abort her baby has been welcomed, with some reservations, by Australian
Catholics working in the pro-life area.
The Canadian-American comedy Juno is written by a young feminist,
Diablo Cody, and stars Ellen Page as a pregnant teen who visits an
abortion clinic but then chooses to have her baby and give it up for
The movie is set to have a bigger cultural impact around the world
after receiving four Academy Award nominations late in January,
including a nomination for Best Picture.The executive officer of the Respect Life Office of Perth, Bronia Karniewicz, says while Juno would not be everybody’s cup of tea, and features a lot of swearing, it nevertheless comes as a “breath of fresh air” because of its themes.
She said it was a relief to find movies being made which show there are consequences to sexual activity, since so many Hollywood movies over the years have shown sex as something entirely casual.
Other recent films which have also shown women keeping their babies after an unplanned pregnancy, despite the hardships the decision brings, include Waitress, Knocked Up and Bella.
Ms Karniewicz said that while the swearing in Juno would put some people off, she found the movie’s characters likeable.
According to American media reports, the writer of Juno, Diablo Cody, has said she did not want to push an anti-abortion perspective. One profile described her as “pro-choice.”
Ms Karniewicz said she believes the intention of the movie’s writer was to create a teenage character with strength and substance, which she has achieved by creating the character of 16-year-old Juno.
Not all other staff working in Respect Life Offices around Australia had yet seen the film when contacted by The Record, but all were aware of it.
The Respect Life Offices in Sydney and Melbourne said the movie was of interest to many people in contact with them. Some reported that while the movie projected a welcome message about the value of unborn life, other features of the film were less admirable.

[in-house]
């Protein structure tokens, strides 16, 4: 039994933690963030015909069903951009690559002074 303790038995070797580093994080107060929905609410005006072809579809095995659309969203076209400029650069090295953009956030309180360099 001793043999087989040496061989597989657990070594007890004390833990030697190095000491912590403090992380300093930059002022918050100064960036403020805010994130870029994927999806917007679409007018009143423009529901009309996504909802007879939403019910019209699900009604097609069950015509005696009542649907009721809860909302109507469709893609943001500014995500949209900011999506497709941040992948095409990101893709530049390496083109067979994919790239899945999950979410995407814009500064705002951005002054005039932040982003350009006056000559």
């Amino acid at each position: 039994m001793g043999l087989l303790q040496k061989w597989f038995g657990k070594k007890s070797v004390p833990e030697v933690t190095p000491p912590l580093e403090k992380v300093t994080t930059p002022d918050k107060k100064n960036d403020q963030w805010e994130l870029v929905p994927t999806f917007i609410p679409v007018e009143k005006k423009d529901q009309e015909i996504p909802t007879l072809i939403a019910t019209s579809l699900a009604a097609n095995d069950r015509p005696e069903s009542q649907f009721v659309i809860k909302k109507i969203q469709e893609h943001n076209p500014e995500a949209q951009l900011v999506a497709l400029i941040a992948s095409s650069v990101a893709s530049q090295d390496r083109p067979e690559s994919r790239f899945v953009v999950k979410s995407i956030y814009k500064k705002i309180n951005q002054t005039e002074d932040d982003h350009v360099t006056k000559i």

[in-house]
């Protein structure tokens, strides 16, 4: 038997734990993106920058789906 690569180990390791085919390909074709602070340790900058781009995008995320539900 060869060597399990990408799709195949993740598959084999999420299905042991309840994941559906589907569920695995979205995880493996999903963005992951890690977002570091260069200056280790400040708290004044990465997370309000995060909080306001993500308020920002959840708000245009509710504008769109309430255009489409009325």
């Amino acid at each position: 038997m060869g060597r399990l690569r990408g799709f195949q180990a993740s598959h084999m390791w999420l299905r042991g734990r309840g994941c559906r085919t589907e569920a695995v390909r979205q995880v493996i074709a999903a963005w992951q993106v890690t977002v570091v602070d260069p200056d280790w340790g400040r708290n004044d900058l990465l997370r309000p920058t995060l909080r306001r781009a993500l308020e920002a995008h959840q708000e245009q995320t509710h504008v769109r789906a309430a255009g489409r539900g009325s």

Claire Anthony, who is the publicity and promotions manager for the Australian Catholic Students Association, said she had mixed emotions after seeing the movie.
She said the film had genuinely moved her and she left the cinema with a smile on her face.
She said the film’s main character is a teenager who shows real integrity by making the choice for adoption rather than abortion. She’s an example of a teenager who wants to make a decision that she regards as right.
Ms Anthony admired the fact that while the character’s friends encourage her to abort the child, Juno resists this pressure. “She is able to realize the gift of life and how precious it is,” Ms Anthony said.
On balance, Ms Anthony says she thinks the movie is a good one for teenagers to see.
However she would not describe the movie’s character as heroic.
Ms Anthony said some negative messages appear subliminally in the film. These include an easy attitude towards pre-marital sexual activity and towards divorce, as well as some swearing.
However she says that judging it from the point of view of the non-Christian moviegoer today, Juno is a welcome development.
“So many women today simply panic when they get pregnant and rush to get an abortion. However Juno stopped to think about it.”
“Someone who is not a Christian might be affected in a positive way by this movie, by thinking that life is precious,” she says.